In 2002, Whoopi Goldberg sent her Ghost Best Supporting Actress Oscar back to the Academy to have it cleaned and detailed, because apparently you can do that. The Academy then sent the Oscar on to R.S. Owens Co. of Chicago, the company that manufactures the trophies. When it arrived in the Windy City, however, the package was empty. It appeared that someone had opened the UPS package, removed the Oscar, then neatly sealed it all back up and sent it on its way. It was later found in a trash can at an airport in Ontario, California. The Oscar was returned to the Academy, who returned it to Whoopi without cleaning it. “Oscar will never leave my house again,” Goldberg said.

3. OLYMPIA DUKAKIS

When Olympia Dukakis’s Moonstruck Oscar was stolen from her home in 1989, she called the Academy to see if it could be replaced. “For $78,” they said, and she agreed that it seemed like a fair price. It was the only thing taken from the house.

4. MARLON BRANDO

“I don’t know what happened to the Oscar they gave me for On the Waterfront,” Marlon Brando wrote in his autobiography. “Somewhere in the passage of time it disappeared.” He also didn't know what happened to the Oscar that he had Sacheen Littlefeather accept for him in 1973. “The Motion Picture Academy may have sent it to me, but if it did, I don’t know where it is now.”

5. JEFF BRIDGES

Jeff Bridges had just won his Oscar in 2010 for his portrayal of alcoholic country singer Bad Blake in Crazy Heart, but it was already missing by the next year’s ceremony, where he was up for another one. He lost to Colin Firth for The King’s Speech. “It’s been in a few places since last year but I haven’t seen it for a while now,” the actor admitted. “I’m hoping it will turn up, especially now that I haven’t won a spare! But Colin deserves it. I just hope he looks after it better.” Which brings us to ...

6. COLIN FIRTH

Perhaps Jeff Bridges secretly cursed the British actor as he said those words, because Firth nearly left his new trophy on a toilet tank the very night he received it. After a night of cocktails at the Oscar after-parties in 2011, Firth allegedly had to be chased down by a bathroom attendant, who had found the eight-pound statuette in the bathroom stall. Notice we said allegedly: Shortly after those reports surfaced, Firth's rep issued a statement saying the "story is completely untrue. Though it did give us a good laugh."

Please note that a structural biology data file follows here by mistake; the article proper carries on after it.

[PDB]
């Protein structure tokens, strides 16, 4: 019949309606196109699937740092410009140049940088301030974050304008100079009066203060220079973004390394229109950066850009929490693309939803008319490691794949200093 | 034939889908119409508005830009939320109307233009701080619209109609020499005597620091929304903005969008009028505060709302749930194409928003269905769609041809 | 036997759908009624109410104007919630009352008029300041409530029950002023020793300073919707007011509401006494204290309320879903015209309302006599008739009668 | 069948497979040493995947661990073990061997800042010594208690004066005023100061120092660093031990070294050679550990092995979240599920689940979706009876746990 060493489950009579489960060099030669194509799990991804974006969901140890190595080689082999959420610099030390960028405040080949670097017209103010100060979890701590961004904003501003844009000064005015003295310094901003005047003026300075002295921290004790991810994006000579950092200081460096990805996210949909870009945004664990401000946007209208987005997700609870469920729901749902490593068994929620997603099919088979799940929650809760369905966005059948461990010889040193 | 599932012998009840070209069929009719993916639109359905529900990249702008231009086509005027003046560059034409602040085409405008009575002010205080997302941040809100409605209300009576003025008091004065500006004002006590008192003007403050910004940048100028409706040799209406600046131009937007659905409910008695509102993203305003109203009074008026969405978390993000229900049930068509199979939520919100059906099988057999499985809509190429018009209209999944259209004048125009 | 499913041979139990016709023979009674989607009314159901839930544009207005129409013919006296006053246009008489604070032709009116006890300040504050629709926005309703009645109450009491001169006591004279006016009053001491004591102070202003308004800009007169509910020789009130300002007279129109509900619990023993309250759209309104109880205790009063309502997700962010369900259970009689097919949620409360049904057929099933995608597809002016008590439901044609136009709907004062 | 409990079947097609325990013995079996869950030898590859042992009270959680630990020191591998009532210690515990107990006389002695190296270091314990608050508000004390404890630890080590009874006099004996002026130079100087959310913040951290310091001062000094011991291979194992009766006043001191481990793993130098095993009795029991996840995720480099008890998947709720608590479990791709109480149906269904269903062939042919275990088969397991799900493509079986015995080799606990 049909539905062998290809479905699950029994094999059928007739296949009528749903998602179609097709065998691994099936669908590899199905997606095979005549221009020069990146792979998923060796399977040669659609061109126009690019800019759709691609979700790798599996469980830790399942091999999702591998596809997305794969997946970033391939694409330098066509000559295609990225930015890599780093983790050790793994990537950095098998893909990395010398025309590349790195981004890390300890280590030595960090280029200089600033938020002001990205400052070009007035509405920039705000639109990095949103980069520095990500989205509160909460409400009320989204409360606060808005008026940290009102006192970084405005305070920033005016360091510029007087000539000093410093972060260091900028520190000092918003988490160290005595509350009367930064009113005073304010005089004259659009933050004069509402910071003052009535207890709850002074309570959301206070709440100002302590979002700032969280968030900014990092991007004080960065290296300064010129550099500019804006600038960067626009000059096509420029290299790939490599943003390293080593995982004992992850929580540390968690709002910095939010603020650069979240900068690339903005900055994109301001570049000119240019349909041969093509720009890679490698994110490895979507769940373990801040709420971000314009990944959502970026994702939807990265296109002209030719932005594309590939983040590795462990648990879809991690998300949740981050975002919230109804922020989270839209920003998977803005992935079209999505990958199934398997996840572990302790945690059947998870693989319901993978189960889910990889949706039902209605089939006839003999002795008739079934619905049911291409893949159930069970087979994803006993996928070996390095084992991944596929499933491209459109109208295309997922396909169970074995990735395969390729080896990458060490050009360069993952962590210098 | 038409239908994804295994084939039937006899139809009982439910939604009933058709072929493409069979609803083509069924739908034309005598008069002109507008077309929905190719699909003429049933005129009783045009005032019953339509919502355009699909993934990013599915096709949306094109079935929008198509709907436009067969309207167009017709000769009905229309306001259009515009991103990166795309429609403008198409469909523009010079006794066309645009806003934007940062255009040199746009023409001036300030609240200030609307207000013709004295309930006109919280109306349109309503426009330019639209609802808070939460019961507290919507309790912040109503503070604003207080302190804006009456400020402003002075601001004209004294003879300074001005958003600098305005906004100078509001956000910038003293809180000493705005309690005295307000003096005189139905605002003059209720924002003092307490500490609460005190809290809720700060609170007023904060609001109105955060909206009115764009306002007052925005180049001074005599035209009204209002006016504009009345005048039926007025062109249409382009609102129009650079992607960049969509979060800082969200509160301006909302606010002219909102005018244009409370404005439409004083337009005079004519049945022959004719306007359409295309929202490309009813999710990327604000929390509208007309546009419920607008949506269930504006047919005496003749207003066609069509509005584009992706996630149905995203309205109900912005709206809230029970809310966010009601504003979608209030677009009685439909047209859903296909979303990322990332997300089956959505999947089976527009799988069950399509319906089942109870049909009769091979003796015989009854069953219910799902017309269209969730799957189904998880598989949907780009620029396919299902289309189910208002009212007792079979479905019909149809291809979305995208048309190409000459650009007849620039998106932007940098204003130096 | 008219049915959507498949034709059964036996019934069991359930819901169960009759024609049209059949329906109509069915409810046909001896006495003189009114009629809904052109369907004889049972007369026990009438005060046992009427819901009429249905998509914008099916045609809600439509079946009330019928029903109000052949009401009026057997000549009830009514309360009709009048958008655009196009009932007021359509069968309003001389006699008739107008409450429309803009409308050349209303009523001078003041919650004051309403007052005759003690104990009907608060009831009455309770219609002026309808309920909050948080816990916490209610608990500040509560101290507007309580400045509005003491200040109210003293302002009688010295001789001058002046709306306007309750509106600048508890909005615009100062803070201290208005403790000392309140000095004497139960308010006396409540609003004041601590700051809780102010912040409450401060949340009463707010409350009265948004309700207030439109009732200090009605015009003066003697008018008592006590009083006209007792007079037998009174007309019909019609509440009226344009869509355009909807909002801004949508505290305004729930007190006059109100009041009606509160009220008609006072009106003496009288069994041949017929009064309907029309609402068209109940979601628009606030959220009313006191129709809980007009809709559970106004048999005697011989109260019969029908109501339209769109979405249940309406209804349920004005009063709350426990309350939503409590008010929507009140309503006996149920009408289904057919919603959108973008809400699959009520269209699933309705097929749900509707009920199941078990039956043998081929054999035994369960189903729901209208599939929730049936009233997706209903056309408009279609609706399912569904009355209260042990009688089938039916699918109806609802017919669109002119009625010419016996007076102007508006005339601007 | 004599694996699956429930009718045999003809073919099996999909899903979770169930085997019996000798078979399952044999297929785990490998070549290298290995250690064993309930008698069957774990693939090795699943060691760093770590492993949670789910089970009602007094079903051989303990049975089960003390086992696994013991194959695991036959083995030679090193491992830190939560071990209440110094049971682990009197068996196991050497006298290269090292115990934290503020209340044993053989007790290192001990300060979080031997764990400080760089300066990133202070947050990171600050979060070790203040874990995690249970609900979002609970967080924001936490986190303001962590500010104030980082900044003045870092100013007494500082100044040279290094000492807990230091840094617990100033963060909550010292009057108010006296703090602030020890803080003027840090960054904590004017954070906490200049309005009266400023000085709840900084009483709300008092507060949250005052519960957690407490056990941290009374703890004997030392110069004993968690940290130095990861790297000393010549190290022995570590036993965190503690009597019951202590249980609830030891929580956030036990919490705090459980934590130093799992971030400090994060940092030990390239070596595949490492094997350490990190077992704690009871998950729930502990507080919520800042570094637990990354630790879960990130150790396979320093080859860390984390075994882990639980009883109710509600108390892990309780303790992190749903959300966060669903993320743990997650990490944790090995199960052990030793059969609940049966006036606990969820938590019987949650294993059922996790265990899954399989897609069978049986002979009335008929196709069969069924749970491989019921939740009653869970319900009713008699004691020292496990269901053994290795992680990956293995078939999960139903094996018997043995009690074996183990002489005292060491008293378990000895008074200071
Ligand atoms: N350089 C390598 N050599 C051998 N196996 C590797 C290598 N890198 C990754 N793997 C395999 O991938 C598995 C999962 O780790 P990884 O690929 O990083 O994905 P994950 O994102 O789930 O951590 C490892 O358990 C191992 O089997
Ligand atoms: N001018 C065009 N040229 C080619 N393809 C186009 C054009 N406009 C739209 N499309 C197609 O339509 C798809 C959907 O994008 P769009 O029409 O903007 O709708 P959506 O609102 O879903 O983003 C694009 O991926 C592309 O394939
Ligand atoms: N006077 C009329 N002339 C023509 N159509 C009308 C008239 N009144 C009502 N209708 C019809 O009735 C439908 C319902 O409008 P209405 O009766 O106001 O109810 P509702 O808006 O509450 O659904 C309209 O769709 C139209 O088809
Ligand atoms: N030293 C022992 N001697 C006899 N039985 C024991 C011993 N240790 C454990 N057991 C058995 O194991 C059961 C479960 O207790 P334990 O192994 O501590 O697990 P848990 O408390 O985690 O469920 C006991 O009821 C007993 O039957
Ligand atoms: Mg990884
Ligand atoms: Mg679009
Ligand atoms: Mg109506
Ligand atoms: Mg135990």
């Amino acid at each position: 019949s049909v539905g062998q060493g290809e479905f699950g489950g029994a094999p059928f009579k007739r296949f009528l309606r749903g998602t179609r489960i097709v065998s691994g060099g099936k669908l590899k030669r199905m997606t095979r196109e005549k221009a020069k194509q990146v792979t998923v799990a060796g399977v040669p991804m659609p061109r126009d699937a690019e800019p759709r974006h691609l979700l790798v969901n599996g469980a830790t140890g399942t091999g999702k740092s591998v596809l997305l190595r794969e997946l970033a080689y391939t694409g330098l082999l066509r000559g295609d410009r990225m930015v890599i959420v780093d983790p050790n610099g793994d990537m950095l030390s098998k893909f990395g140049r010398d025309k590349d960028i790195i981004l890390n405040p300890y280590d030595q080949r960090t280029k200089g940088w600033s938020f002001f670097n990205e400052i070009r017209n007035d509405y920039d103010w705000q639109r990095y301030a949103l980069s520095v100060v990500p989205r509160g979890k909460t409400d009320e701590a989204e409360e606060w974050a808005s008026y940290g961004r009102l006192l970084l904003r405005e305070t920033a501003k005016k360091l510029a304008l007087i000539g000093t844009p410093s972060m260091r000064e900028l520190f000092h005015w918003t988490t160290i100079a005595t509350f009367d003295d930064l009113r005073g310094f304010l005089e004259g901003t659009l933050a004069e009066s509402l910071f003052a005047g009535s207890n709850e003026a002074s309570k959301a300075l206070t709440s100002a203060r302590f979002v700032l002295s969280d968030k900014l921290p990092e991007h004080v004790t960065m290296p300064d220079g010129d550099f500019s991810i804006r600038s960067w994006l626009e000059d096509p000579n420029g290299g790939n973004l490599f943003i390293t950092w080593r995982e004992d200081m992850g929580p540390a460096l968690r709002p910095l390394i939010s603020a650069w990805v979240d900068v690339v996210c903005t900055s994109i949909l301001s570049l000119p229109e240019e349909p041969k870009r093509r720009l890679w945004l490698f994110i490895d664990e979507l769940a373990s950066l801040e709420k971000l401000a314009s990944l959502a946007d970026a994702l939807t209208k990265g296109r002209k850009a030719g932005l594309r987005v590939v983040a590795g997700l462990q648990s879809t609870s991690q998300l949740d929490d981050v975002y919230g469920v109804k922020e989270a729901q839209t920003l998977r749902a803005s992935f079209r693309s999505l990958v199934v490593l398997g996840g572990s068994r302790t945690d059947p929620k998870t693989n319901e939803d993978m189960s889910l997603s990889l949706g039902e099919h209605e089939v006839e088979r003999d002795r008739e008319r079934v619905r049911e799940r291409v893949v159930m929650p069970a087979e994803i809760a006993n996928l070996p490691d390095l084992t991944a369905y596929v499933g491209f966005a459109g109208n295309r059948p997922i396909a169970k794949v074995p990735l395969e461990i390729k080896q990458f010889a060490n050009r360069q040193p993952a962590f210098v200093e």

7. MATT DAMON

When newbie writers Matt Damon and Ben Affleck took home Oscars for writing Good Will Hunting in 1998, it was one of those amazing Academy Award moments. Now, though, Damon isn’t sure where his award went. “I know it ended up at my apartment in New York, but unfortunately, we had a flood when one of the sprinklers went off when my wife and I were out of town and that was the last I saw of it,” Damon said in 2007.

8. MARGARET O'BRIEN

In 1945, seven-year-old Margaret O’Brien was presented with a Juvenile Academy Award for being the outstanding child actress of the year. About 10 years later, the O’Briens' maid took the award home to polish, as she had done before, but never came back to work. The missing Oscar was forgotten about when O’Brien’s mother died shortly thereafter, and when Margaret finally remembered to call the maid, the number had been disconnected. She ended up receiving a replacement from the Academy.

There’s a happy ending to this story, though. In 1995, a couple of guys were picking their way through a flea market when they happened upon the Oscar. They put it up for auction, which is when word got back to the Academy that the missing trophy had resurfaced. The guys who found the Oscar pulled it from auction and presented it, in person, to Margaret O’Brien. “I’ll never give it to anyone to polish again,” she said.

9. BING CROSBY

For years, Bing Crosby's Oscar for 1944’s Going My Way had been on display at his alma mater, Gonzaga University. In 1972, students walked into the school’s library to find that the 13-inch statuette had been replaced with a three-inch Mickey Mouse figurine instead. A week later, the award was found, unharmed, in the university chapel. “I wanted to make people laugh,” the anonymous thief later told the school newspaper.

10. HATTIE MCDANIEL

Hattie McDaniel, famous for her Supporting Actress win as Mammy in Gone with the Wind, donated her Best Actress Oscar to Howard University. It was displayed in the fine arts complex for a time, but went missing sometime in the 1960s. No one seems to know exactly when or how, but there are rumors that the Oscar was unceremoniously dumped into the Potomac by students angered by racial stereotypes such as the one she portrayed in the film.

An earlier version of this post ran in 2013.

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Pop Culture
"Weird Al" Yankovic Is Getting the Funko Treatment
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Kevork Djansezian, Getty Images

Though the New York Toy Fair—the largest trade show for playthings in the western hemisphere—won't officially kick off until Saturday, February 17, kids and kids-at-heart are already finding much to get excited about as the world's biggest toy companies ready to unleash their newest wares on the world. One item that has gotten us—and fans of fine parody songs everywhere—excited is "Weird Al" Yankovic's induction into the Funko Pop! family. The accordion-loving songwriter behind hits like "Eat It," "White & Nerdy," "Amish Paradise," and "Smells Like Nirvana" shared the news via Twitter, and included what we can only hope is a final rendering of his miniaturized, blockheaded vinyl likeness:

In late December, Funko announced that a Weird Al toy would be coming in 2018 as part of the beloved brand's Pop Rocks series. Though we know he'll be joined by Alice Cooper, Kurt Cobain, Elton John, and the members of Mötley Crüe, there's no word yet on exactly when you’ll be able to get your hands on Pop! Al. But knowing that he's coming is enough … for now.